I feel quite certain, both with my noble friend the First Lord of the Admiralty and my noble friend opposite, that the case of the tabulons boilers apart from the question of the particular boiler in use, is absolutely concluded, and that no Admiralty would go back again entirely from tabulons boilers. My noble friend has gone back from tubulous boilers so far as to assent to a combination, but I refrain from arguing in favour of the water-tube boiler, because I consider the case is concluded in its favour. My feeling about the present situation is really this, that it is impossible on the data before us, to found any just criticism upon the course which His Majesty's Government, has adopted. I do not think we know enough with reference to this combination between water-tube boilers and cylindrical boilers, to be able to form an adequate opinion. I do not know how soon my noble friend will be able to put evidence before us. I sympathise in the wish that no long lime may elapse before we have that evidence. My noble friend has had to take his decision on the authority of the Committee, without submitting to public criticism, the evidence upon which that conclusion is founded. I gather that the Boiler Committee have distinctly recommended the combination.




I should also like to know the facts and experience as to the double training in management and stoking, and whether that knowledge is sufficiently interchangeable to make this combination wise. We know that the combination system is in use in the German Navy, and so far that is primâ facie evidence in its favour. I am most anxious not to prejudge the question, but so far my noble friend has only the authority of the Committee for the serious departure he is taking.


With the indulgence of your Lordships I will deal briefly with the more important points raised in the discussion. When this Question was put down there was no prospect, that I knew of, of the final Report of the Committee being so shortly received, and I do not know now how soon it will be possible for the Admiralty thoroughly to study it, and form its final conclusions so as to present the fullest possible information to Parliament. I am glad, however, of the opportunity of discussing the subject before the presentation of the Final Report. The question of training stokers has not been neglected. A large number are becoming trained with the Belleville in the ships in commission, and apart from that there is a tender now attached to each depôt for the training of stokers in water-tube boilers. The experience of the use of the combination system in the German Navy—the system is reported on highly by the Germans—and in the American Navy is, that there is economy of coal effected, and I have not even heard it suggested that there is any difficulty in managing the two types in one ship. The Admiralty will certainly take care that the stokers of these ships are properly trained in the use of both water-tube and cylindrical boilers. I have been in constant communication with the Boiler Committee, but it was impossible to wait for their Final Report, because that would have involved delay in finishing the cruisers. We have acted on the Committee's advice, and we have been cognisant of the evidence and experience which led the Committee to the conclusion they arrived at. As soon as possible the Final Report, and the evidence will be presented to Parliament.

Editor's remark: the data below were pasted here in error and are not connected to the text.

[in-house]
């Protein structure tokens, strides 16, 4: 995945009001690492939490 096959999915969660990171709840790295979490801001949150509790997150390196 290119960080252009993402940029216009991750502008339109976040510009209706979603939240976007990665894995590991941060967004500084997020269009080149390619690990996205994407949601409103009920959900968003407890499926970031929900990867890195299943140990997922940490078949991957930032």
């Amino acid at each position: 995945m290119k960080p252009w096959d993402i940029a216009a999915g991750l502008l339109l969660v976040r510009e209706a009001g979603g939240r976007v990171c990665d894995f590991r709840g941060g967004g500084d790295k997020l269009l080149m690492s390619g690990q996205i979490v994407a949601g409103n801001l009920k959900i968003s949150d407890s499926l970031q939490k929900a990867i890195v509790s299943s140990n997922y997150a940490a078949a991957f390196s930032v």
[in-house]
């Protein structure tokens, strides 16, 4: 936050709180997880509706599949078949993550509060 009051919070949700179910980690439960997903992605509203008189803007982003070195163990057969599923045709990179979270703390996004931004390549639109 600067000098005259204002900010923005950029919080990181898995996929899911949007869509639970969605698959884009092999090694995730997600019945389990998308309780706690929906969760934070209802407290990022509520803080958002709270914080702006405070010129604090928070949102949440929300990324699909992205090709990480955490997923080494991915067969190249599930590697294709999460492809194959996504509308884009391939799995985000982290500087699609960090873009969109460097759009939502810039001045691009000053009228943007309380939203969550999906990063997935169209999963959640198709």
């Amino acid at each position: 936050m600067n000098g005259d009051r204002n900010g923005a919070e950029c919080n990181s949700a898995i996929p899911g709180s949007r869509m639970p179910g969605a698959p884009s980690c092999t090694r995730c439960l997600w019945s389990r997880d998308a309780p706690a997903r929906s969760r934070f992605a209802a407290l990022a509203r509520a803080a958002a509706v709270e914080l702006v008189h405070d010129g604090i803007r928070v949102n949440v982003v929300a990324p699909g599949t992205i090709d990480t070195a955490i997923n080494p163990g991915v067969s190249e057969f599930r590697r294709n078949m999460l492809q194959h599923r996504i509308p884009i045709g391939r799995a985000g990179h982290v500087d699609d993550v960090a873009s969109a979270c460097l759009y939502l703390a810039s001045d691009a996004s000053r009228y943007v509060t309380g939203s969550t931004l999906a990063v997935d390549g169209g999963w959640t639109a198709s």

Is the only advantage derived from the combination system of boilers that of economy of coal consumption?


I would not say that was the only advantage, but it is by far the greatest.


Is it not to I avoid the wear and tear of the water-tube boilers that for ordinary purposes the cylindrical boilers are preferred?


I would not go so far as to say that that is so. I hope that in future the wear and tear will be so reduced that I should not present that as one of the reasons.